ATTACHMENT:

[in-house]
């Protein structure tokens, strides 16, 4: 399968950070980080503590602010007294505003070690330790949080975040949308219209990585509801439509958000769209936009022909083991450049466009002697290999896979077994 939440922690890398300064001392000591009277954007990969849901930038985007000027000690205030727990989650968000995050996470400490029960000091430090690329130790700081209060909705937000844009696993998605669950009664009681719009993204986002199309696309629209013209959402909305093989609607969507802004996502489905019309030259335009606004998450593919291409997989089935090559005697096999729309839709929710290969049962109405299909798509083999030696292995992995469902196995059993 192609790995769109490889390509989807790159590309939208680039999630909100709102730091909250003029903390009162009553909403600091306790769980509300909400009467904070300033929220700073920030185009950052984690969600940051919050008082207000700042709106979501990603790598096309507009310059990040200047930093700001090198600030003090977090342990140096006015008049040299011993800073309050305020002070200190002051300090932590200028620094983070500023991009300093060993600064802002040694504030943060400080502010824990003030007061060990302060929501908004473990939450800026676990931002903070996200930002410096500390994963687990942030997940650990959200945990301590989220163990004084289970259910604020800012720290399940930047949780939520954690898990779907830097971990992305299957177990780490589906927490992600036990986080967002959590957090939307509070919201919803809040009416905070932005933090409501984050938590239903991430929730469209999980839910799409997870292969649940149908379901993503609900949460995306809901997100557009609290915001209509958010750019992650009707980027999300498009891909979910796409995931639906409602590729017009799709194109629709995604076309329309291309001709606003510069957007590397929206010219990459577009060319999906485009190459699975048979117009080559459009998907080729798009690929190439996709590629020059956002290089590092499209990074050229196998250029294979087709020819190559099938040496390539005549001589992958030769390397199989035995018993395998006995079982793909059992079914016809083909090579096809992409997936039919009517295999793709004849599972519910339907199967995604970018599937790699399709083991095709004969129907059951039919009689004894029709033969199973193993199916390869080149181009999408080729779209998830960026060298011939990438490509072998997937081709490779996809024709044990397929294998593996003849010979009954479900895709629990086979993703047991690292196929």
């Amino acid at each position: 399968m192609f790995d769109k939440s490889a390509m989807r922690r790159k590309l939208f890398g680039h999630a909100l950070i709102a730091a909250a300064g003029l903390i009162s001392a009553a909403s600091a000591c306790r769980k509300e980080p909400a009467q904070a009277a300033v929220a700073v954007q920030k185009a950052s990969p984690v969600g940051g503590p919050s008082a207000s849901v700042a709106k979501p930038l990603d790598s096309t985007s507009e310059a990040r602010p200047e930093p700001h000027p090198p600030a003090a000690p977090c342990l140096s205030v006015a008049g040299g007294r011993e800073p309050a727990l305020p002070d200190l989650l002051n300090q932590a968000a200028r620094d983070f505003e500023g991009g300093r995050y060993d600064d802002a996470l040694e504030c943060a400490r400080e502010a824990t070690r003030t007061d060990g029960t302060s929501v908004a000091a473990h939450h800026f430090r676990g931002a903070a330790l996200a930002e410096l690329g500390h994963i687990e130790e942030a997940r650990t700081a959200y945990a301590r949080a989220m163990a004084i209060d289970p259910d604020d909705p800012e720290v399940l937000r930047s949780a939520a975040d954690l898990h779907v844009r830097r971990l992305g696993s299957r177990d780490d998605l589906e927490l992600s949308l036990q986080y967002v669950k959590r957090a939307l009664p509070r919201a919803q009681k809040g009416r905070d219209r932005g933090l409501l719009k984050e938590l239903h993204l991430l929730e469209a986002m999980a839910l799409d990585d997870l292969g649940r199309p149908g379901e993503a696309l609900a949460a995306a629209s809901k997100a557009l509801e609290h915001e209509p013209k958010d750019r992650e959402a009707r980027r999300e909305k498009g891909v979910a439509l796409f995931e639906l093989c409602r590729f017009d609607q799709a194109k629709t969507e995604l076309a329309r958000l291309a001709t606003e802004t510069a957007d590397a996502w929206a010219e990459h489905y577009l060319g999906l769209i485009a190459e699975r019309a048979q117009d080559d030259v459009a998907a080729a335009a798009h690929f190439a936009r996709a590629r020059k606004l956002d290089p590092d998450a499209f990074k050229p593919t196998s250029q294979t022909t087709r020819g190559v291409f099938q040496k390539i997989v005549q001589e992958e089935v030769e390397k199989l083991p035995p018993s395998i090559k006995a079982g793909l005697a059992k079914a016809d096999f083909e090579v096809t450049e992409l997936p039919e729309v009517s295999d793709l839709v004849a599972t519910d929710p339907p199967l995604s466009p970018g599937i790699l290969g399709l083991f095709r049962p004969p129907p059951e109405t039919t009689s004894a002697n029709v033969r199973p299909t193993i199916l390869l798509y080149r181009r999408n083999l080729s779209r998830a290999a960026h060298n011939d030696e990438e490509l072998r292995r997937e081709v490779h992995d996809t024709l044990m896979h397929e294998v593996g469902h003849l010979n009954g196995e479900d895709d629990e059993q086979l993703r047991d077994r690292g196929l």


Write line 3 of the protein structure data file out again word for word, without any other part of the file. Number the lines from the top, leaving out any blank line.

């Amino acid at each position: 399968m192609f790995d769109k939440s490889a390509m989807r922690r790159k590309l939208f890398g680039h999630a909100l950070i709102a730091a909250a300064g003029l903390i009162s001392a009553a909403s600091a000591c306790r769980k509300e980080p909400a009467q904070a009277a300033v929220a700073v954007q920030k185009a950052s990969p984690v969600g940051g503590p919050s008082a207000s849901v700042a709106k979501p930038l990603d790598s096309t985007s507009e310059a990040r602010p200047e930093p700001h000027p090198p600030a003090a000690p977090c342990l140096s205030v006015a008049g040299g007294r011993e800073p309050a727990l305020p002070d200190l989650l002051n300090q932590a968000a200028r620094d983070f505003e500023g991009g300093r995050y060993d600064d802002a996470l040694e504030c943060a400490r400080e502010a824990t070690r003030t007061d060990g029960t302060s929501v908004a000091a473990h939450h800026f430090r676990g931002a903070a330790l996200a930002e410096l690329g500390h994963i687990e130790e942030a997940r650990t700081a959200y945990a301590r949080a989220m163990a004084i209060d289970p259910d604020d909705p800012e720290v399940l937000r930047s949780a939520a975040d954690l898990h779907v844009r830097r971990l992305g696993s299957r177990d780490d998605l589906e927490l992600s949308l036990q986080y967002v669950k959590r957090a939307l009664p509070r919201a919803q009681k809040g009416r905070d219209r932005g933090l409501l719009k984050e938590l239903h993204l991430l929730e469209a986002m999980a839910l799409d990585d997870l292969g649940r199309p149908g379901e993503a696309l609900a949460a995306a629209s809901k997100a557009l509801e609290h915001e209509p013209k958010d750019r992650e959402a009707r980027r999300e909305k498009g891909v979910a439509l796409f995931e639906l093989c409602r590729f017009d609607q799709a194109k629709t969507e995604l076309a329309r958000l291309a001709t606003e802004t510069a957007d590397a996502w929206a010219e990459h489905y577009l060319g999906l769209i485009a190459e699975r019309a048979q117009d080559d030259v459009a998907a080729a335009a798009h690929f190439a936009r996709a590629r020059k606004l956002d290089p590092d998450a499209f990074k050229p593919t196998s250029q294979t022909t087709r020819g190559v291409f099938q040496k390539i997989v005549q001589e992958e089935v030769e390397k199989l083991p035995p018993s395998i090559k006995a079982g793909l005697a059992k079914a016809d096999f083909e090579v096809t450049e992409l997936p039919e729309v009517s295999d793709l839709v004849a599972t519910d929710p339907p199967l995604s466009p970018g599937i790699l290969g399709l083991f095709r049962p004969p129907p059951e109405t039919t009689s004894a002697n029709v033969r199973p299909t193993i199916l390869l798509y080149r181009r999408n083999l080729s779209r998830a290999a960026h060298n011939d030696e990438e490509l072998r292995r997937e081709v490779h992995d996809t024709l044990m896979h397929e294998v593996g469902h003849l010979n009954g196995e479900d895709d629990e059993q086979l993703r047991d077994r690292g196929l």